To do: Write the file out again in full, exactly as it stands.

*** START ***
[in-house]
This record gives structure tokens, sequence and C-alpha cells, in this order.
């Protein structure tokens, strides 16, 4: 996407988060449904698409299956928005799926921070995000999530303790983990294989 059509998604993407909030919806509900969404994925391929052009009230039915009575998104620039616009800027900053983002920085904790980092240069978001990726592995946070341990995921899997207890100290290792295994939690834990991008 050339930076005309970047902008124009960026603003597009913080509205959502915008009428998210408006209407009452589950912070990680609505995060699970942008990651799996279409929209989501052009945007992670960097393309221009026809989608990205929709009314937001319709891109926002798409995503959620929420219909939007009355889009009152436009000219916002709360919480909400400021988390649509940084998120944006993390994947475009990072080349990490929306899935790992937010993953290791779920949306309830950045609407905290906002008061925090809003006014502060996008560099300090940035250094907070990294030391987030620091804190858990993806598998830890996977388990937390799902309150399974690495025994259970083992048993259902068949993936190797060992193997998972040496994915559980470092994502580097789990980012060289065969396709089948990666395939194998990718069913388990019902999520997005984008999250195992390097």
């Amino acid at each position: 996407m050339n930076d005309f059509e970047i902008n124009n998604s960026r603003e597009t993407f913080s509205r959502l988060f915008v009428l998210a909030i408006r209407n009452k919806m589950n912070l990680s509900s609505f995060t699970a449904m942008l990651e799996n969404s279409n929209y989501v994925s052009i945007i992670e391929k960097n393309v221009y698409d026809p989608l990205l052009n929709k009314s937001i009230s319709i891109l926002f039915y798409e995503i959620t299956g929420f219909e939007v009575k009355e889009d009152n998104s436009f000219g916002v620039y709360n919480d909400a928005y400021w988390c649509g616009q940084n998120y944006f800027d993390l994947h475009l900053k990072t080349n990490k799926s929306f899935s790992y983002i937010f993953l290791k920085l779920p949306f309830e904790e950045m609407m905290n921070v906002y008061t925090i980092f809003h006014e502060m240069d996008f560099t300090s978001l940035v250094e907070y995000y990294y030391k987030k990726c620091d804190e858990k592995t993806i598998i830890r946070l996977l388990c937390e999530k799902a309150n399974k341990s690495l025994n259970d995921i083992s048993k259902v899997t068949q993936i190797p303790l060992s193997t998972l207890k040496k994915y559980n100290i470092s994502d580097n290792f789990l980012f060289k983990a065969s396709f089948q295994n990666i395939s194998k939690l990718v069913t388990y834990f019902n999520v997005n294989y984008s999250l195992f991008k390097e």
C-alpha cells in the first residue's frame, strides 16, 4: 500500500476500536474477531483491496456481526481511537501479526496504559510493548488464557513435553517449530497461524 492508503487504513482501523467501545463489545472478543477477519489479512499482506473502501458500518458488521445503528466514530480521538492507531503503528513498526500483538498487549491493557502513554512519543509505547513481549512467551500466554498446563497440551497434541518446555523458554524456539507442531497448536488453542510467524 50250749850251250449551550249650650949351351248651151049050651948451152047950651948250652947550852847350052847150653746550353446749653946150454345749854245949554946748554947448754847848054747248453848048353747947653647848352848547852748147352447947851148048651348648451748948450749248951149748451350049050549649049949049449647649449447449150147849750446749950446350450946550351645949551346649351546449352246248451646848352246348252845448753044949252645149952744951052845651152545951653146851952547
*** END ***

[in-house]
This record gives structure tokens, sequence and C-alpha cells, in this order.
């Protein structure tokens, strides 16, 4: 996407988060449904698409299956928005799926921070995000999530303790983990294989 059509998604993407909030919806509900969404994925391929052009009230039915009575998104620039616009800027900053983002920085904790980092240069978001990726592995946070341990995921899997207890100290290792295994939690834990991008 050339930076005309970047902008124009960026603003597009913080509205959502915008009428998210408006209407009452589950912070990680609505995060699970942008990651799996279409929209989501052009945007992670960097393309221009026809989608990205929709009314937001319709891109926002798409995503959620929420219909939007009355889009009152436009000219916002709360919480909400400021988390649509940084998120944006993390994947475009990072080349990490929306899935790992937010993953290791779920949306309830950045609407905290906002008061925090809003006014502060996008560099300090940035250094907070990294030391987030620091804190858990993806598998830890996977388990937390799902309150399974690495025994259970083992048993259902068949993936190797060992193997998972040496994915559980470092994502580097789990980012060289065969396709089948990666395939194998990718069913388990019902999520997005984008999250195992390097």
């Amino acid at each position: 996407m050339n930076d005309f059509e970047i902008n124009n998604s960026r603003e597009t993407f913080s509205r959502l988060f915008v009428l998210a909030i408006r209407n009452k919806m589950n912070l990680s509900s609505f995060t699970a449904m942008l990651e799996n969404s279409n929209y989501v994925s052009i945007i992670e391929k960097n393309v221009y698409d026809p989608l990205l052009n929709k009314s937001i009230s319709i891109l926002f039915y798409e995503i959620t299956g929420f219909e939007v009575k009355e889009d009152n998104s436009f000219g916002v620039y709360n919480d909400a928005y400021w988390c649509g616009q940084n998120y944006f800027d993390l994947h475009l900053k990072t080349n990490k799926s929306f899935s790992y983002i937010f993953l290791k920085l779920p949306f309830e904790e950045m609407m905290n921070v906002y008061t925090i980092f809003h006014e502060m240069d996008f560099t300090s978001l940035v250094e907070y995000y990294y030391k987030k990726c620091d804190e858990k592995t993806i598998i830890r946070l996977l388990c937390e999530k799902a309150n399974k341990s690495l025994n259970d995921i083992s048993k259902v899997t068949q993936i190797p303790l060992s193997t998972l207890k040496k994915y559980n100290i470092s994502d580097n290792f789990l980012f060289k983990a065969s396709f089948q295994n990666i395939s194998k939690l990718v069913t388990y834990f019902n999520v997005n294989y984008s999250l195992f991008k390097e």
C-alpha cells in the first residue's frame, strides 16, 4: 500500500476500536474477531483491496456481526481511537501479526496504559510493548488464557513435553517449530497461524 492508503487504513482501523467501545463489545472478543477477519489479512499482506473502501458500518458488521445503528466514530480521538492507531503503528513498526500483538498487549491493557502513554512519543509505547513481549512467551500466554498446563497440551497434541518446555523458554524456539507442531497448536488453542510467524 50250749850251250449551550249650650949351351248651151049050651948451152047950651948250652947550852847350052847150653746550353446749653946150454345749854245949554946748554947448754847848054747248453848048353747947653647848352848547852748147352447947851148048651348648451748948450749248951149748451350049050549649049949049449647649449447449150147849750446749950446350450946550351645949551346649351546449352246248451646848352246348252845448753044949252645149952744951052845651152545951653146851952547